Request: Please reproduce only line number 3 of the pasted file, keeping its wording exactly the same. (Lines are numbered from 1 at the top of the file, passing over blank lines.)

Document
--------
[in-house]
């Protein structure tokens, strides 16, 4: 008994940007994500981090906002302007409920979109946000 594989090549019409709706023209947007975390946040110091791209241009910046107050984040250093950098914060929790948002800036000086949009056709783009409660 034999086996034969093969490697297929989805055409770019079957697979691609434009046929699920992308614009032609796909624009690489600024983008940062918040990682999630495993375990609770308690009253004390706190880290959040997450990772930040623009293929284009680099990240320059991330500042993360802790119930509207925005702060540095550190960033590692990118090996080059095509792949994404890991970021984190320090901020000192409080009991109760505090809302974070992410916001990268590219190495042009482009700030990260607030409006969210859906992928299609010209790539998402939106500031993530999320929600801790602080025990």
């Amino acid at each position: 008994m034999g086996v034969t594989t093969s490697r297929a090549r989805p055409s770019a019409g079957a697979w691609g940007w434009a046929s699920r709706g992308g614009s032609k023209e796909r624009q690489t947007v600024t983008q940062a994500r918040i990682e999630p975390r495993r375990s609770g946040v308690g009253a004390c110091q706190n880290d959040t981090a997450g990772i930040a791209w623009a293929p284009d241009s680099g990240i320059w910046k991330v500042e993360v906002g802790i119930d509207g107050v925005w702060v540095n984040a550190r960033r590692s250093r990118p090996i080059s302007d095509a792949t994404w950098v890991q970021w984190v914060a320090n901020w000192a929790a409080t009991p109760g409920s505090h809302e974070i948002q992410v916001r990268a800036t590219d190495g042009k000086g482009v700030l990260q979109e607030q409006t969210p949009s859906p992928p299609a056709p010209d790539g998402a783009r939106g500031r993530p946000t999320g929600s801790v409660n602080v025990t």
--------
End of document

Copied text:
């Amino acid at each position: 008994m034999g086996v034969t594989t093969s490697r297929a090549r989805p055409s770019a019409g079957a697979w691609g940007w434009a046929s699920r709706g992308g614009s032609k023209e796909r624009q690489t947007v600024t983008q940062a994500r918040i990682e999630p975390r495993r375990s609770g946040v308690g009253a004390c110091q706190n880290d959040t981090a997450g990772i930040a791209w623009a293929p284009d241009s680099g990240i320059w910046k991330v500042e993360v906002g802790i119930d509207g107050v925005w702060v540095n984040a550190r960033r590692s250093r990118p090996i080059s302007d095509a792949t994404w950098v890991q970021w984190v914060a320090n901020w000192a929790a409080t009991p109760g409920s505090h809302e974070i948002q992410v916001r990268a800036t590219d190495g042009k000086g482009v700030l990260q979109e607030q409006t969210p949009s859906p992928p299609a056709p010209d790539g998402a783009r939106g500031r993530p946000t999320g929600s801790v409660n602080v025990t």